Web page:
STRANGE GIGS


I have played music in some original settings over the years. I remember playing with my band 2fish[i] at Blenheim Cherry Fest on an outdoor stage. What made it unusual was the act before us were professional cloggers. They did something akin to Dutch line-dancing in colourful outfits and wooden clogs. Great to warm up an all ages crowd for a rock band.

Then there was the time that my band was the opening act at Windsor’s waterfront for an Elvis impersonator show. We are not Elvis impersonators, but somehow were asked to be on the bill. We played our set with a handful of Elvis wannabees watching from side stage.

Perhaps the concert that most made me feel like a ‘fish out of water’ was my solo 1983 appearance at Sir James Whitney School for the Deaf in Belleville. I sang and played original music to 200 deaf students. I did not need a sound system. I did try to hop around more than I usually would.

An interpreter listened to me and signed the lyrics. (At least there was an interpreter.) Until that point in my life I had not known any people that are deaf and it made me think about how much I take for granted by being able to hear.

Marsha and I had a conversation about a hypothetical crisis in which we would have to choose whether to lose our eyesight or hearing. She was insistent on keeping her vision. I was insistent on keeping my hearing. Eventually we reached a shared conclusion that the solution was to give up sight in one eye and hearing in one ear.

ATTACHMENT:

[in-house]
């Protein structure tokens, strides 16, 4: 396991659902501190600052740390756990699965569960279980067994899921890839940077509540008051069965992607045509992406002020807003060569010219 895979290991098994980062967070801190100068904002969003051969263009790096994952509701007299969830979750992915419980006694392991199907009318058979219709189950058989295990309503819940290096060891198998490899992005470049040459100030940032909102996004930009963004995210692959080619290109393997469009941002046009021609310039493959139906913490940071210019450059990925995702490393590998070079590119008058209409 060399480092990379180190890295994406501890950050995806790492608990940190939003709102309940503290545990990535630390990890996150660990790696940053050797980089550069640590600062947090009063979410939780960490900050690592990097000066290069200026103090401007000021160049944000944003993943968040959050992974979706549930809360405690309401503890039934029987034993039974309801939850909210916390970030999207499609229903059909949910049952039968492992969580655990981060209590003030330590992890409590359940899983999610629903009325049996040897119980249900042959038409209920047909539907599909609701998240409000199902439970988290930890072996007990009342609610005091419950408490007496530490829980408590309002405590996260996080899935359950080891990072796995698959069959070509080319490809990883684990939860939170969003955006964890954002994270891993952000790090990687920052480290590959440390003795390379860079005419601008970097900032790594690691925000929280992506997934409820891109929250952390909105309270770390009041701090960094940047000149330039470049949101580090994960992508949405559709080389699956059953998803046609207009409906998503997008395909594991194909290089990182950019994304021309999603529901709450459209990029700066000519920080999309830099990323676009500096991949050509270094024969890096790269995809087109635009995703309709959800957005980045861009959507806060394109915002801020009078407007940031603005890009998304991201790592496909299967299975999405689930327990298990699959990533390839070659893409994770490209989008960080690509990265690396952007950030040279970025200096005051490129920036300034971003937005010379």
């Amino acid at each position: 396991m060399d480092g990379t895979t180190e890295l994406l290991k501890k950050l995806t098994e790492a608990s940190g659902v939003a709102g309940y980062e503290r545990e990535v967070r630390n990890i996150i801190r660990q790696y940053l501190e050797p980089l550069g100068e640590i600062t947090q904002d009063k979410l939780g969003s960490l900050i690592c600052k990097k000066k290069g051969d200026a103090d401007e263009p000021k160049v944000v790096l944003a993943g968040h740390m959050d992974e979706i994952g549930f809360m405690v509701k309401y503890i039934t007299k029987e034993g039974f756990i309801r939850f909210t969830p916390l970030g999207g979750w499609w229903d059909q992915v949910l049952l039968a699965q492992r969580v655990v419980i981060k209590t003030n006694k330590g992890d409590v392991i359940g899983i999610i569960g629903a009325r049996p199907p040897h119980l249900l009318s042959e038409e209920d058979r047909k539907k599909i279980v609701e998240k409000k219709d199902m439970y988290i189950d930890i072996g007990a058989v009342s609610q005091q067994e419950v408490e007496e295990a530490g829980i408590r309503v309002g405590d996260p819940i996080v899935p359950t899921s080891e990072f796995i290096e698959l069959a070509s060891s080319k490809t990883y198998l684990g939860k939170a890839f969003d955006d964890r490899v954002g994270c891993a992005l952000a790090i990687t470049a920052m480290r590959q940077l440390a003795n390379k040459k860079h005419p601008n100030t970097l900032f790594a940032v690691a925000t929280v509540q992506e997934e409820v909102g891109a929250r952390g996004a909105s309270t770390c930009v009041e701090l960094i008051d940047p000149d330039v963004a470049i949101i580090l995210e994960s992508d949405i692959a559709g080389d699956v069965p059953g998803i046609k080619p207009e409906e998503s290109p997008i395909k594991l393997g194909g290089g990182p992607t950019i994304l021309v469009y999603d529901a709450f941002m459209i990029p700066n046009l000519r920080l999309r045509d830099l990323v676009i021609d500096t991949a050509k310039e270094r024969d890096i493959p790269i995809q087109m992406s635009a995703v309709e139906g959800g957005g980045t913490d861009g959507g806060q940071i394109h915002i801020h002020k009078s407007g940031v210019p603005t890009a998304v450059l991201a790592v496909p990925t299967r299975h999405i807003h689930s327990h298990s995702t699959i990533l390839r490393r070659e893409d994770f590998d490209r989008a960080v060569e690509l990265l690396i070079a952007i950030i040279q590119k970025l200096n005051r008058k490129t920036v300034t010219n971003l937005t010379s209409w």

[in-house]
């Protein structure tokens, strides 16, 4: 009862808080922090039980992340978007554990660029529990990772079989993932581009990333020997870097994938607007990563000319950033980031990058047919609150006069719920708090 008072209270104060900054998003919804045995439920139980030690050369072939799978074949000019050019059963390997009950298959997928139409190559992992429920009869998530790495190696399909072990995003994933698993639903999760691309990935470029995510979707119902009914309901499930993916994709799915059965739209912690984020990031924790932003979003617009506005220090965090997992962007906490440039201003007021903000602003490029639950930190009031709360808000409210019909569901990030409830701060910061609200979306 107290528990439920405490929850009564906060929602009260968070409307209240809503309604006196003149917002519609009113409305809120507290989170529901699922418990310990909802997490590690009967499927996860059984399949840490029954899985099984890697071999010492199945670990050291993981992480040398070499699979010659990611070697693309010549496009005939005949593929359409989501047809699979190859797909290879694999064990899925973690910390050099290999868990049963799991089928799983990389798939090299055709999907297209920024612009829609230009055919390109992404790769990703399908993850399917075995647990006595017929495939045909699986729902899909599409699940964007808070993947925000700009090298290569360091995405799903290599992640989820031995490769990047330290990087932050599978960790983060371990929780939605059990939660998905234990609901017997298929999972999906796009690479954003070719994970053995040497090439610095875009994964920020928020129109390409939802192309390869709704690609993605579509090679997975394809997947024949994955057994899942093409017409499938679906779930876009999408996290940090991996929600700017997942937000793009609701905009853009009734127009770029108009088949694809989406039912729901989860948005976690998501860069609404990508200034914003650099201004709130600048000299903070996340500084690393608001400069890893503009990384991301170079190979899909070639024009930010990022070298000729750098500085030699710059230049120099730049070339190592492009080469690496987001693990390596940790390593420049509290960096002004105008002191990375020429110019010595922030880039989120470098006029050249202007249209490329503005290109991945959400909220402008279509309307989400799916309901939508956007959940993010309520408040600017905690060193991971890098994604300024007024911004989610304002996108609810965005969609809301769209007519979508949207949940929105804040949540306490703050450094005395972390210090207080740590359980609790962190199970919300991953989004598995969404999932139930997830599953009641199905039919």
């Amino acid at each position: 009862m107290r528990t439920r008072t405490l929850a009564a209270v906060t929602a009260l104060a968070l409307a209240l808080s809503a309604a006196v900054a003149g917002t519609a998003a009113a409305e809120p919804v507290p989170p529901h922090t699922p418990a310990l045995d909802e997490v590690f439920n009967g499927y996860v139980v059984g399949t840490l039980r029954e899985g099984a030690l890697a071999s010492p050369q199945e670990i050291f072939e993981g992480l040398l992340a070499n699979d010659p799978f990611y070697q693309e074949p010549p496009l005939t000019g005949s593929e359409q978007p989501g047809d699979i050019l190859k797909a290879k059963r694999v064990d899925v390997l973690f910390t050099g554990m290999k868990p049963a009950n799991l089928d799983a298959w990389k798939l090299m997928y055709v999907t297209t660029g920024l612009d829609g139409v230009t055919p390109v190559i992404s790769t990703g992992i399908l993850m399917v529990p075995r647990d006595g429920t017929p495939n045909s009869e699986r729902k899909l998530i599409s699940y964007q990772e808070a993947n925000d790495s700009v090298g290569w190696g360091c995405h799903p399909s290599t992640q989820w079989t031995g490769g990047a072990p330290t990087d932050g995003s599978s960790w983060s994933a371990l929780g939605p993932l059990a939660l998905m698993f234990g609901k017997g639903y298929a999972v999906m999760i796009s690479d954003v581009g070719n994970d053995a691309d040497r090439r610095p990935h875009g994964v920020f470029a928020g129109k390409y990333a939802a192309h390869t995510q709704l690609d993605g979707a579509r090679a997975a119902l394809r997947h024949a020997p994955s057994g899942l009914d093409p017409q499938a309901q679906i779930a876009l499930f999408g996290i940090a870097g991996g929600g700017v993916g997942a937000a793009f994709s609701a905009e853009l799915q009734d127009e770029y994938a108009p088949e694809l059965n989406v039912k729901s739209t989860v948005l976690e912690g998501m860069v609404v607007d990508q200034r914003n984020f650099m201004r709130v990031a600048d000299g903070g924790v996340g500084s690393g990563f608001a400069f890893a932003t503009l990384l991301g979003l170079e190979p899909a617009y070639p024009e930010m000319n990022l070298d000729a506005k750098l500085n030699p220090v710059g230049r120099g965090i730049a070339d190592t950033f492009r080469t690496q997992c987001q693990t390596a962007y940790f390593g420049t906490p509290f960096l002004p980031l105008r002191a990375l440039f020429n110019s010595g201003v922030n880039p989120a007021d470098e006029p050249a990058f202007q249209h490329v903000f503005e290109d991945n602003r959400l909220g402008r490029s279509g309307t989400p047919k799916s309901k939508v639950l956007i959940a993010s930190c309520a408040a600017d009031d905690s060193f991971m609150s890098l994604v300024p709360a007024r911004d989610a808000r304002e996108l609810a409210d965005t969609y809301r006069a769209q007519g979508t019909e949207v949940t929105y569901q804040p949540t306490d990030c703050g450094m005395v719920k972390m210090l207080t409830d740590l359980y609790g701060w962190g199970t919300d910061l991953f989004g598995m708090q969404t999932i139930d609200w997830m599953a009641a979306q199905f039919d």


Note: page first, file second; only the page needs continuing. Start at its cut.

Those hypothetical situations of choosing the lesser of two evils are the stuff of horror movies and torture chambers. We are not usually put in the position of having to make such choices. Still, it is common to suffer physically, mentally and emotionally. If you have not experienced limitations of this kind, your time is coming. For some an accident or illness will bring limitation. For many more, age will frustrate your mobility, eyesight, hearing, continence and mental faculties.

Sometimes we may have sympathy for people who lack something, but empathy is more helpful.

Dr. Les Parrott[ii] illustrates the difference between sympathy and empathy. Sympathy is when you see someone struggling in the water and you throw a life ring to the one in trouble. You identify that they have a problem but you observe from the shore. Sympathy involves our emotions, but only limited interaction.

Empathy is when you see someone struggling in the water and you jump in to help the person get to shore. To be an empathetic person is to enter emotionally and analytically into the experience of another. Empathy leads you to actively participating.



[ii] Dr. Les Parrott, Saving Your Marriage Before It Starts, Zondervan Trade Books

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